3-The aquaphor and other petroleum jelly based products soemtimes clogged the pores on my angels face.  So, I often used a cream such as Cetaphil cream or Serave on her face.  I found that the lotions dried the skin more than creams or petroleum based products so I steered away from lotions.

4-Do this religiously every night or 2-3 times a day if the eczema is really bad. Some recommend not bathing unless needed, I thought that the cetaphil bath actually helped.

5-Be aware of products that contain things that might irritate like grains, soys, lavender etc. Your angel can react to allergens on skin or if it gets in their mouth. Read all labels paying special attention to the inactive ingredients.

Thursday, November 11, 2010

$25 e-Gift Card Giveaway

Whoo-hoo! I just love giveaways!

I have a $25 e-giftcard from that I would like to give one of our lucky followers. 

Here is how you may enter:
  1. "LIKE" My Angel's Allergies on Facebook.
  2. "FOLLOW" the AllergicAngel on Twitter.
  3. "Follow" our blog publicly at
  4. Have a friend LIKE or FOLLOW us on one of these methods.  Then, have that friend post a comment on this blog entry ($25 e-Gift Card Giveaway) telling us your name and where they linked to us (i.e. Facebook, Twitter, or our website).  If they are a new follower or friend, then we will enter you in the contest one more time!

More Details:
  • Participants may enter the contest one time for each of the four methods explained above.  Entrants may not participate with multiple e-mail addresses. Any entrant who
    attempts to enter with multiple e-mail addresses, under multiple identities or uses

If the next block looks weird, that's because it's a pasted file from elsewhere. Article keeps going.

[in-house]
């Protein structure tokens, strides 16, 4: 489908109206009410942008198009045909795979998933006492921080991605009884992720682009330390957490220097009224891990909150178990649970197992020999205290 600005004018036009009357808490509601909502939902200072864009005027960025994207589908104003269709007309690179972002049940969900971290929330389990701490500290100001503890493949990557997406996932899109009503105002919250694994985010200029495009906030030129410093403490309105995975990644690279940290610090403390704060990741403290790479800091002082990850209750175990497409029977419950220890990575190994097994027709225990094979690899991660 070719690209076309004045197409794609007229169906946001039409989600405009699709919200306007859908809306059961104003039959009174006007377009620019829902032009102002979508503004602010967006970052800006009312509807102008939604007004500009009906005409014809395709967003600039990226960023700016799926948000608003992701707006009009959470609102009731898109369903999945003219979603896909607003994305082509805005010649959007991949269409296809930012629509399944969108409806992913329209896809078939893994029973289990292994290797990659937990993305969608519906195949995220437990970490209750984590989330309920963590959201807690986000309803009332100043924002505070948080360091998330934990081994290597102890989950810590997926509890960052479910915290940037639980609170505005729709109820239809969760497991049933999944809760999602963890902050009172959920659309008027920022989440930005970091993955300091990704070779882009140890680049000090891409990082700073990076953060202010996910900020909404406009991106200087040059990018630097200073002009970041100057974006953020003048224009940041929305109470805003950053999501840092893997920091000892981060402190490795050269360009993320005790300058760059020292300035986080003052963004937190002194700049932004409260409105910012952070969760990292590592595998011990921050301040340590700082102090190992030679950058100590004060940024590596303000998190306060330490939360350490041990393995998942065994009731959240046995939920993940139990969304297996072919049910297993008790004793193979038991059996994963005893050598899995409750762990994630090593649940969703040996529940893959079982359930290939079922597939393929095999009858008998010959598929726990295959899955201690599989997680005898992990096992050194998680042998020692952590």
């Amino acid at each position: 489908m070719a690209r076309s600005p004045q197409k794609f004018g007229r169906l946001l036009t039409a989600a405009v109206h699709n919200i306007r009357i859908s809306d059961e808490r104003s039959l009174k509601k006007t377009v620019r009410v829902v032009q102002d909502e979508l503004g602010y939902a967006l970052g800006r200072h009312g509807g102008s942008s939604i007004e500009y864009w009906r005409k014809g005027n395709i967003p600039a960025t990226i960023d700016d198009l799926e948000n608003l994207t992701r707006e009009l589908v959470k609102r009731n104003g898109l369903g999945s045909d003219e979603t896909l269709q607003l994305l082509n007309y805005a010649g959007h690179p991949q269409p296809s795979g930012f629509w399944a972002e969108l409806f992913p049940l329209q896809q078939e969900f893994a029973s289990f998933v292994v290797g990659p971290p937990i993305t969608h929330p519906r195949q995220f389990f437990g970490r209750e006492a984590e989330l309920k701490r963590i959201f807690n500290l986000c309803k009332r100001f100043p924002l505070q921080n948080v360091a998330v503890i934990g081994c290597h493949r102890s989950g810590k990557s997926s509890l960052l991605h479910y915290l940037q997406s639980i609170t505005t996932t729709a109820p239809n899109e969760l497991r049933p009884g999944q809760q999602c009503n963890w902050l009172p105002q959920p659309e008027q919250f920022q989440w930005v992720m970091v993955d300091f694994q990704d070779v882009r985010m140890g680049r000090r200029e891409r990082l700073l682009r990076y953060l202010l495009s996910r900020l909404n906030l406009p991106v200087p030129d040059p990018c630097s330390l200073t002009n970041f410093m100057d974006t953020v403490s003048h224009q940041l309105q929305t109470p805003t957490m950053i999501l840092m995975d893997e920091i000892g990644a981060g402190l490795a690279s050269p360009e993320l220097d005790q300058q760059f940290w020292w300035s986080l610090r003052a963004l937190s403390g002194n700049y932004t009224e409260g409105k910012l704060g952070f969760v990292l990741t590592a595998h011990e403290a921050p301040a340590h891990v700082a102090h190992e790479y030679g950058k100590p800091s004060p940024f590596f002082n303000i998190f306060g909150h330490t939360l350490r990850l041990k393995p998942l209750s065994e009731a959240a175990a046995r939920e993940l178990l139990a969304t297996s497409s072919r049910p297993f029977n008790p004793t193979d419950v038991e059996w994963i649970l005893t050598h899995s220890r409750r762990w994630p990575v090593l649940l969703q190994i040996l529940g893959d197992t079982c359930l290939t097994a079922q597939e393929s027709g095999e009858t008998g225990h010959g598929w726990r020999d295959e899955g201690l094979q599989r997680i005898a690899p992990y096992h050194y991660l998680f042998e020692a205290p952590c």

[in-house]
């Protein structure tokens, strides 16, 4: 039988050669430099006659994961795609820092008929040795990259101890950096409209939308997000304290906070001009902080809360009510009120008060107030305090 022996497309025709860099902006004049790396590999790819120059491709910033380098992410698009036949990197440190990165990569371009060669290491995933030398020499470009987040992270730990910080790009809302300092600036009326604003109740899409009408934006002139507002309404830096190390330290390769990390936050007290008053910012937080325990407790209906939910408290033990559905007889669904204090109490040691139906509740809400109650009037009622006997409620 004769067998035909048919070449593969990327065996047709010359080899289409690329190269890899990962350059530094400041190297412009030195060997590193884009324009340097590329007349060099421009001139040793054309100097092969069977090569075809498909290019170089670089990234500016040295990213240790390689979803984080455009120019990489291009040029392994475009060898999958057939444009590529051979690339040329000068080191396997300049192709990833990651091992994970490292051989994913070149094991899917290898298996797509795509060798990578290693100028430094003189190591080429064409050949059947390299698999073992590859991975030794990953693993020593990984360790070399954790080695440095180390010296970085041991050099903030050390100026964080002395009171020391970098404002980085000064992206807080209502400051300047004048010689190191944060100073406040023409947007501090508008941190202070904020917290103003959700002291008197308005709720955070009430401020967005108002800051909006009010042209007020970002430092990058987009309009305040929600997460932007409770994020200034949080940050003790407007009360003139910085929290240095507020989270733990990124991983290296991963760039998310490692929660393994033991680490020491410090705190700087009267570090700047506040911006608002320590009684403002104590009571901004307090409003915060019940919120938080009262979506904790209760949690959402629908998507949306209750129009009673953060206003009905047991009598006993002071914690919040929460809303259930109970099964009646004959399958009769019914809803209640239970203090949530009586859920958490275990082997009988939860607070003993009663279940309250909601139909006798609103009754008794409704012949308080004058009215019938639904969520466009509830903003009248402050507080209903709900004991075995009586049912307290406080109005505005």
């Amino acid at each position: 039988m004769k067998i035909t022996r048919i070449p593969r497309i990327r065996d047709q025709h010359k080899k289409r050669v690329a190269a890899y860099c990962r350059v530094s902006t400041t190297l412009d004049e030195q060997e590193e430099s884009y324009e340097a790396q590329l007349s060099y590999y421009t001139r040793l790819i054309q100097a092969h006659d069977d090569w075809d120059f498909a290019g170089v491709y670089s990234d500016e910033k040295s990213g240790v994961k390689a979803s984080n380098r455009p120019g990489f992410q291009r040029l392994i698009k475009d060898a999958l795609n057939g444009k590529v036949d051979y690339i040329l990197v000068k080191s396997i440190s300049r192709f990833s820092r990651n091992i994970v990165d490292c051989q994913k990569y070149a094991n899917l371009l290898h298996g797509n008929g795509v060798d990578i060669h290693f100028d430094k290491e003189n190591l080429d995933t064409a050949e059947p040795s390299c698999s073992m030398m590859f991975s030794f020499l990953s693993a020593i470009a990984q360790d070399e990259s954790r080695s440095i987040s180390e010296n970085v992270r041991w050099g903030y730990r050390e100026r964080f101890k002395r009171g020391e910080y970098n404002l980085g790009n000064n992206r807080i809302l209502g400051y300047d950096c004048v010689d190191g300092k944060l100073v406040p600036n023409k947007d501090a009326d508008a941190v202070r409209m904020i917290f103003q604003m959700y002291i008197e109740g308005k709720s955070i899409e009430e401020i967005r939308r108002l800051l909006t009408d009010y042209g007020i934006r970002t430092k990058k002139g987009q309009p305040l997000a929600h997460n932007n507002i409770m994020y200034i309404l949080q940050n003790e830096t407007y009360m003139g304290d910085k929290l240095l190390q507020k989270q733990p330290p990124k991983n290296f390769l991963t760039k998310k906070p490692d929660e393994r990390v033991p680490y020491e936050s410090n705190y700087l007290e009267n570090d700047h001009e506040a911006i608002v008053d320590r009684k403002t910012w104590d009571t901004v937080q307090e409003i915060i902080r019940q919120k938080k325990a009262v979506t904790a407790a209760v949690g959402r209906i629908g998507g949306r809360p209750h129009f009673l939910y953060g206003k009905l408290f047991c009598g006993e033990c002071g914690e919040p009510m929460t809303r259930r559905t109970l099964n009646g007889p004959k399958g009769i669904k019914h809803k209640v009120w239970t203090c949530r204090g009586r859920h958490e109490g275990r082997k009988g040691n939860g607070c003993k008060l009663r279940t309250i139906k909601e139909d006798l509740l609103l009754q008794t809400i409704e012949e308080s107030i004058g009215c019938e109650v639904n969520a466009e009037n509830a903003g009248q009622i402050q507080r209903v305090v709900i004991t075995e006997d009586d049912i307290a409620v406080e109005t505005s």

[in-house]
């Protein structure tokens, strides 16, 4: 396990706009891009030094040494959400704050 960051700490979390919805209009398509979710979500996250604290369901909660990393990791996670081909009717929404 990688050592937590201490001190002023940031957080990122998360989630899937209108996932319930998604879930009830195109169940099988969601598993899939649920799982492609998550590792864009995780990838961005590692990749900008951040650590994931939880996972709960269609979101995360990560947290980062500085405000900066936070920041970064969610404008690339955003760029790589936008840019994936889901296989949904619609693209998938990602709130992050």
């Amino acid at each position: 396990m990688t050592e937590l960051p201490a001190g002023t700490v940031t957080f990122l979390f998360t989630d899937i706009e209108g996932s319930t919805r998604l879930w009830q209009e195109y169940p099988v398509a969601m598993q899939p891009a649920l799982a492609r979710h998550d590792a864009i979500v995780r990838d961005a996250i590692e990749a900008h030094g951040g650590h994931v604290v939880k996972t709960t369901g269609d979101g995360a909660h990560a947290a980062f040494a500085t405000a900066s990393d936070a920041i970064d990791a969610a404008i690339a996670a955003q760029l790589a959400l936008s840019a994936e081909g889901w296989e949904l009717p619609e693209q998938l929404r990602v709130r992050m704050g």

any other device will be disqualified from participation in the promotion and all
    entries submitted by that entrant will be void.
  • One winner will be selected at random from all eligible entries at the time of drawing on Thursday, November 18, 2010.
  • The winner will be notified via the My Angel's Allergies blog, Facebook page, and Twitter handle.  In the event that we are unable to contact the contestant within 48 hours of the first notification, the prize will be forfeited and an alternate winner will be selected. 
  • This giveaway has not been sponsored by, endorsed by, nor is affiliated with
  • All entries and participants are subject to these rules and those set out in our Contest and Giveaway Rules.

Wednesday, November 10, 2010

Dad's Famous Onion and Mushroom Steak Topping

My dad loves to cook a version of this to put on his steaks, rice, and eggs.  As any good southerner would, he makes it rich with sticks of butter and worschester sauce.  My version is a little bit healthier and also allergy-friendly.  I hope you like it.

Dad's Famous Onion and Mushrom Steak Topping

1 onion, julienned
1 clove of garlic, chopped
1-2 containers of bella mushrooms, sliced